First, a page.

Space Shuttle Columbia Disaster Claimed Israeli Astronaut and Judaica Trove

On 10th Anniversary, Documentary Details Loss of Ilan Ramon

7 Heroes: Israeli astronaut Ilan Ramon died along with six others when the space shuttle Columbia was destroyed on Feb. 1, 2003.
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7 Heroes: Israeli astronaut Ilan Ramon died along with six others when the space shuttle Columbia was destroyed on Feb. 1, 2003.

By Curt Schleier

Published January 29, 2013, issue of January 25, 2013.

February 1 marks the 10th anniversary of the Space Shuttle Columbia disaster, a tragic accident that claimed the lives of seven astronauts, including an Israeli named Ilan Ramon. Many of the details have been forgotten in the decade since the incident, but a new documentary, “Space Shuttle Columbia: Mission of Hope,” which airs on the Public Broadcasting Service on Thursday, January 31, reveals that Ramon’s journey had special meaning not only for his country, but for Jews everywhere.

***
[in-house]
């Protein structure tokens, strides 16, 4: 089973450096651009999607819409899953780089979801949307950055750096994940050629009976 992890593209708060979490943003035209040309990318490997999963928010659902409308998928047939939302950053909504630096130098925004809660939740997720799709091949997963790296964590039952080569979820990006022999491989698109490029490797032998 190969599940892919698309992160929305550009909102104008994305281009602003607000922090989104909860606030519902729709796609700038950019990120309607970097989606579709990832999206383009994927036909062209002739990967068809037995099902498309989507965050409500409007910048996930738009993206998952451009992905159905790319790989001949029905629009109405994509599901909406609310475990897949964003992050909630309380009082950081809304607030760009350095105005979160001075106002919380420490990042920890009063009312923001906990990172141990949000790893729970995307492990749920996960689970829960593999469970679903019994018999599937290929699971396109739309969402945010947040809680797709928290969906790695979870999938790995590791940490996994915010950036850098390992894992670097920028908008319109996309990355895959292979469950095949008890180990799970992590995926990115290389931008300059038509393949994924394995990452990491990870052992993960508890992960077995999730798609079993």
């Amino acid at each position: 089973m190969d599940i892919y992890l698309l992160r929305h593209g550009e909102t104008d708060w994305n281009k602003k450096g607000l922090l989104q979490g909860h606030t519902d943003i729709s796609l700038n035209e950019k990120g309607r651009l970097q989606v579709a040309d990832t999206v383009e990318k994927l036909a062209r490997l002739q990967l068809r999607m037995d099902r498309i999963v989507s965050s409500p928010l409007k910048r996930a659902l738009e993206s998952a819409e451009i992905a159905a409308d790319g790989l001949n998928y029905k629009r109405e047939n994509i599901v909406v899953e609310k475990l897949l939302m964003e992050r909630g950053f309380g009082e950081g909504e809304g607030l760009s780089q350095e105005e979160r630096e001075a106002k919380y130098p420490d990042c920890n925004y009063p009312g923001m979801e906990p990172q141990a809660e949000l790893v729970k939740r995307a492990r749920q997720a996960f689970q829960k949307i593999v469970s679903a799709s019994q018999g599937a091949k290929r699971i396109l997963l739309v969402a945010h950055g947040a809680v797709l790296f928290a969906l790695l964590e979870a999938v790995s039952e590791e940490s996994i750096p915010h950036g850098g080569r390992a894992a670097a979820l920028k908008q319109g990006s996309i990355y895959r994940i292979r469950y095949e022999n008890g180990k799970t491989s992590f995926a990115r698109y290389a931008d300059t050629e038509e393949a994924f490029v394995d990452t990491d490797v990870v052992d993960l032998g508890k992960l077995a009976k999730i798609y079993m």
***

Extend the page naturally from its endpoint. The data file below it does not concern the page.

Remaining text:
Ramon, a colonel in the Israel Air Force, was the mission’s payload specialist. An Israeli fighter pilot who participated in Operation Opera, the 1981 raid that destroyed the unfinished Iraqi nuclear reactor, he was the son (and grandson) of Holocaust survivors.

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Ramon carried into space with him a drawing of the earth as seen from the moon, sketched by a 14-year-old who died in Terezin. He also brought a mezuza wrapped in barbed wire that was created by a San Francisco artist.

Perhaps most important was the small Torah he took with him. It originally belonged to Joachim “Yoya” Joseph, the Israeli scientist working with him on the mission. Joseph got it from a rabbi in Bergen-Belsen who performed a secret bar mitzvah for him. The rabbi insisted that young Joseph let the world know what happened to the Jewish people, which is why Joseph agreed to let Ramon take this precious cargo into space.

Filmmaker Daniel Cohen spoke to the Forward’s Curt Schleier about making the film, producer Tom Hanks’s reaction to the finished product and how the film changed him.

Curt Schleier: The shuttle disintegrated as it returned to Earth. What did you know about the disaster before you started work on the documentary?

Daniel Cohen: I knew a lot about it because I’m a space geek. Space exploration has always been a passion of mine. When I was a little boy, the big blue chair in my living room was my Mercury space capsule. I was very tuned into what was going on. A couple of weeks after the accident, I read a small article about the scroll Ilan carried with him. My reaction was immediate: What a powerful way to tell a Holocaust story to a new generation.



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